- Speculative examination and examination with both hands of the pelvis. A speculum examination is performed to check for evidence of genital tract infections. Two-handed examination determines the size, position, consistency and motility of the uterus, revealing any kind of soreness. The turned uterus (which is folded back) requires special care during insertion.
- Examine the uterus with a probe slowly and gently to determine its depth and orientation. This reduces the possibility of perforation of the uterus, which usually happens if the probe or spiral is placed too far in or at the wrong angle.
- Carefully and slowly proceed through all phases of probe and placement testing. This reduces the patient's discomfort and decreases the likelihood of uterine perforation, rupture of the cervix, or other complications.
- Inserting the spiral inwards into the uterus (ie at the fundus). This minimizes possible ejection, accidental pregnancy and eventual bleeding.
- Follow manufacturer's installation instructions. Most spirals are inserted by the draw method. The insertion tube, along with the stop tube, is placed in depth as indicated by the probe test. Then, remove the insertion tube while holding the inner lifter firmly. This leaves the spiral in place. The lift is then removed.
PROCEDURE FOR INSTALLING THE SPIRAL ON THE INSTALLATION TUBE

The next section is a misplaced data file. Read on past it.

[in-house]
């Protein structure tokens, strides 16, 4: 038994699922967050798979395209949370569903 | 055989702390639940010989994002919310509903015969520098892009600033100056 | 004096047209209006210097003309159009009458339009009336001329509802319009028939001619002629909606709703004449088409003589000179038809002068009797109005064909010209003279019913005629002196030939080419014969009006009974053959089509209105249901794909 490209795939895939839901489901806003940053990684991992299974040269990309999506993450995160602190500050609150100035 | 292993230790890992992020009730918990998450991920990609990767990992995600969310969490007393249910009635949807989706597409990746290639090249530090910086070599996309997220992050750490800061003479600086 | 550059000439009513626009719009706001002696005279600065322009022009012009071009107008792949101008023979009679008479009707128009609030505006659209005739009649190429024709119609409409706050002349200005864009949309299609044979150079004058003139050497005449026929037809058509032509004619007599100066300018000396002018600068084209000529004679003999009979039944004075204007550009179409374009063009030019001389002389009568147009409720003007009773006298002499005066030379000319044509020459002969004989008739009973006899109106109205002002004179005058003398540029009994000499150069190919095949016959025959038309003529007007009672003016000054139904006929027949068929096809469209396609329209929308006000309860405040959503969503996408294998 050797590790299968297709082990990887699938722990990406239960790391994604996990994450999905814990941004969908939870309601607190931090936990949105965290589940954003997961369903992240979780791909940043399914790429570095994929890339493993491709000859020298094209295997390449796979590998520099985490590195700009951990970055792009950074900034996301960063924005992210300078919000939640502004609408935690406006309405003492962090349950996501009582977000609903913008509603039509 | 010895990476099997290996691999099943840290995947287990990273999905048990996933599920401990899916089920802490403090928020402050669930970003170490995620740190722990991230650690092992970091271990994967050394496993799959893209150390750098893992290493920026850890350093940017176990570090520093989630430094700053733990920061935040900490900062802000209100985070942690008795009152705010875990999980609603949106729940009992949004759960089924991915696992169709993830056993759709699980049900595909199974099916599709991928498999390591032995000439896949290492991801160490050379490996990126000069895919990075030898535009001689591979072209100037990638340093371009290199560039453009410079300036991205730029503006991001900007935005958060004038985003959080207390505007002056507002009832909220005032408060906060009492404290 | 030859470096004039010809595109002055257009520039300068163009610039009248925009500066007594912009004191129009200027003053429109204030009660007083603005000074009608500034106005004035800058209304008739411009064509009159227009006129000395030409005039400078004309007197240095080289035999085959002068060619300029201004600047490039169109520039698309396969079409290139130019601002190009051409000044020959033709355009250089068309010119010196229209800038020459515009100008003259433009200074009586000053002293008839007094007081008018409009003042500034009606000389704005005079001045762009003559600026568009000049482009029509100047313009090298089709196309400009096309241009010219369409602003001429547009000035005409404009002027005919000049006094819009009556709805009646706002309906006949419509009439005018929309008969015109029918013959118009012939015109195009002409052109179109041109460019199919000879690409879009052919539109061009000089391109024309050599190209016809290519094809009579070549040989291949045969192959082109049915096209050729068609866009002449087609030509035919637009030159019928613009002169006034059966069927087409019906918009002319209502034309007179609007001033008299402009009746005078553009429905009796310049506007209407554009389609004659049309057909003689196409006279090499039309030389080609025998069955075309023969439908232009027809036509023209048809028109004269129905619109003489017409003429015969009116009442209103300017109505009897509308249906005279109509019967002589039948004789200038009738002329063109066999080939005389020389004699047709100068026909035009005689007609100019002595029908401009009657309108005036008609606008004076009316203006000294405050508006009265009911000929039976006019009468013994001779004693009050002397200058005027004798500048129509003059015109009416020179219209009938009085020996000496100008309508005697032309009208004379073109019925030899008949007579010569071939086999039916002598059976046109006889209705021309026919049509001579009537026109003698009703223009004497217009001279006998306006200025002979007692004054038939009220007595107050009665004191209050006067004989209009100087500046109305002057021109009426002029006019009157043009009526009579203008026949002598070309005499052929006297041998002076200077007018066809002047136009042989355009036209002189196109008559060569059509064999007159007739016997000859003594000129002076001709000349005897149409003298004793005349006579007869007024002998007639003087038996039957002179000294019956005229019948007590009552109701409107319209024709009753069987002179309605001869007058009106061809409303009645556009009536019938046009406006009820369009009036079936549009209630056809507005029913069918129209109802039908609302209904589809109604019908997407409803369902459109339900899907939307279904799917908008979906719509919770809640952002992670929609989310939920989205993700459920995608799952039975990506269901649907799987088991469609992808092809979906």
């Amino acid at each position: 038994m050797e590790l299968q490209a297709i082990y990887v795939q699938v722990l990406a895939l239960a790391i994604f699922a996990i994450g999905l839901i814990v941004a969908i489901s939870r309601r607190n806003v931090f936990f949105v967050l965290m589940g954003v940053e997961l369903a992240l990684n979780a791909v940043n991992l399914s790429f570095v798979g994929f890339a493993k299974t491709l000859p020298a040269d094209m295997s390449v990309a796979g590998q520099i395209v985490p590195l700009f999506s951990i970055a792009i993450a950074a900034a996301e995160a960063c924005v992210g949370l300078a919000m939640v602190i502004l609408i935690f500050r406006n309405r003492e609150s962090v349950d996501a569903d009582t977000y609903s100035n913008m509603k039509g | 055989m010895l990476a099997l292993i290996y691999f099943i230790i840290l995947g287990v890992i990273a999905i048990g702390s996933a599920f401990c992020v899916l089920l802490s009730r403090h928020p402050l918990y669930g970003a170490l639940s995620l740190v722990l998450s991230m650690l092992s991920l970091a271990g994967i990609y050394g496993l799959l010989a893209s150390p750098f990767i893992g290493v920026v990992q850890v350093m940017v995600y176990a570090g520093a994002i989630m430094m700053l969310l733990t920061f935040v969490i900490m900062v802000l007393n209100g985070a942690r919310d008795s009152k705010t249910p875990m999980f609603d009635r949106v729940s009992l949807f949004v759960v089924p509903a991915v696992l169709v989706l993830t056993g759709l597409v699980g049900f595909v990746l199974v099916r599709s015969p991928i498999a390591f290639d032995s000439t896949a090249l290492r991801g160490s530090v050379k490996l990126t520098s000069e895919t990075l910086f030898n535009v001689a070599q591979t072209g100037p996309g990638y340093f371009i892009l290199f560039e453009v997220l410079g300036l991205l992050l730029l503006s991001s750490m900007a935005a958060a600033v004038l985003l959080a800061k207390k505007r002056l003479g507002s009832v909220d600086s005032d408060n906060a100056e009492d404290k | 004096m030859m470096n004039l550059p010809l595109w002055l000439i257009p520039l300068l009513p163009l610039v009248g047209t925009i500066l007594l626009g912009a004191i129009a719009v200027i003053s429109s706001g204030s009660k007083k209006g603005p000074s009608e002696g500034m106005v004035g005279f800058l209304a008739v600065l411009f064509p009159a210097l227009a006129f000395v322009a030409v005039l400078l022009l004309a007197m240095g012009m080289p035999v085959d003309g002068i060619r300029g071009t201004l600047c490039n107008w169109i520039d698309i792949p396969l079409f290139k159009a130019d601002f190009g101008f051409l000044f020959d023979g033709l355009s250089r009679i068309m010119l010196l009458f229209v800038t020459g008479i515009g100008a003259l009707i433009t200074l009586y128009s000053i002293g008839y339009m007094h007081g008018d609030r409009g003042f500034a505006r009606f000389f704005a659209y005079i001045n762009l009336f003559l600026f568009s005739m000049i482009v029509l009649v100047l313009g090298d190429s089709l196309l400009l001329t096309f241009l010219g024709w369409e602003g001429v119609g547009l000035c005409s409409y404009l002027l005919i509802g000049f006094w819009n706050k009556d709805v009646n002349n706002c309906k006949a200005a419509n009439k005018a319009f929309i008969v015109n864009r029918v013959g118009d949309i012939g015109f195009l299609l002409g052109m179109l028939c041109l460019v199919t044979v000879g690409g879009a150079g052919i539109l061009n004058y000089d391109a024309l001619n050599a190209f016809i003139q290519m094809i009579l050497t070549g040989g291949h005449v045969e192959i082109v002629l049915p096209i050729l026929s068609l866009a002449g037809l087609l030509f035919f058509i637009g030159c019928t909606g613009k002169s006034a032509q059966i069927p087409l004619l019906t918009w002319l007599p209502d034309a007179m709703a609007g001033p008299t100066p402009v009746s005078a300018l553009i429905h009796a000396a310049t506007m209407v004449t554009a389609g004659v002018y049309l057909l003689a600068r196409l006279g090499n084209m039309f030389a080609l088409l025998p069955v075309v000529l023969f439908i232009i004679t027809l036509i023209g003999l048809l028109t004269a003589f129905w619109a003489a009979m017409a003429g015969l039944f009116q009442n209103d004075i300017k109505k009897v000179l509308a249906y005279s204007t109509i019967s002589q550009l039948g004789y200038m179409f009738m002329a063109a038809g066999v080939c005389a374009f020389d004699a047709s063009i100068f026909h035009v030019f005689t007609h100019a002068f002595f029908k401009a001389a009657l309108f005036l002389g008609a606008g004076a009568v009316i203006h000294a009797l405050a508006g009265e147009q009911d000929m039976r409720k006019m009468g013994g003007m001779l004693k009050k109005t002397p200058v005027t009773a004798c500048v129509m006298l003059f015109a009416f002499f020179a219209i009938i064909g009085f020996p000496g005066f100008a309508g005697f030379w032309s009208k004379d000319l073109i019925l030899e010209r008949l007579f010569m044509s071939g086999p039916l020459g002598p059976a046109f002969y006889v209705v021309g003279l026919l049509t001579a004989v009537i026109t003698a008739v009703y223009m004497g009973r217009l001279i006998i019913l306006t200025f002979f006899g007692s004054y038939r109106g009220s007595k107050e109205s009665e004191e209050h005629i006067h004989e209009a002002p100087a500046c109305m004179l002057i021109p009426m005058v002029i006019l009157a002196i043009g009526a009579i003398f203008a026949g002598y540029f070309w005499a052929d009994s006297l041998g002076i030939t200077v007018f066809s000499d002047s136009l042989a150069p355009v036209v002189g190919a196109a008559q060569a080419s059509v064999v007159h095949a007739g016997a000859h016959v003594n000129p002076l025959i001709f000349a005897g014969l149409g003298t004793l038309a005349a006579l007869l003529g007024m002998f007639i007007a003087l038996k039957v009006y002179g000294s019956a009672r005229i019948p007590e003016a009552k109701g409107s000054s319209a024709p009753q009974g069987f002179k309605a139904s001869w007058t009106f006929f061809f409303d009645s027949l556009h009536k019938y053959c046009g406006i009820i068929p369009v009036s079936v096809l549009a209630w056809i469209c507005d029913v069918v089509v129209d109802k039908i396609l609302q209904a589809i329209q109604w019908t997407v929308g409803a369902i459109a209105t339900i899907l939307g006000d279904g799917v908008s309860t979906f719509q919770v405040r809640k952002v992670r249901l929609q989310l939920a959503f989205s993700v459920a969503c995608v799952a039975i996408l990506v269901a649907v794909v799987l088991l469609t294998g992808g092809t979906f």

The stoppage should be placed on the insertion tube no earlier than five minutes before the coil is inserted.
1. Partially open the package from the end marked "OPEN" approximately to the middle of the edge.
2. Insert the hard rod into the insertion tube so that it almost touches the bottom of T.
3. Insert a thumb and index finger over the edges of the horizontal arms toward the T. handle through the packaging. Fold the arms as you move your thumb and index finger. Use your other hand to push the insertion tube so that it grips the shoulders of T. Insert the folded shoulders into the tube only until the arms are closed.
PROCEDURE FOR INSTALLING THE SPIRAL
1. Clean the neck with antiseptic solution.
2. Gently push the loaded tube through the uterine canal until the edge comes in contact with the cervix. This ensures contact between the T-shaped folded helix and the fundus.
3. Hold the rigid rod firmly and pull the insertion tube to the point where it is gripped by the thumb of the lever so that the arms of T. are released.
4. Gently push the tube to place upward on the uterus until there is a slight resistance. Thus, it is certain that T is close to the fundus.
5. Pull out the hard rod while holding the insertion tube stationary. Gently pull the swivel tube. Cut the threads so that they fit only 2-3 cm into the vagina.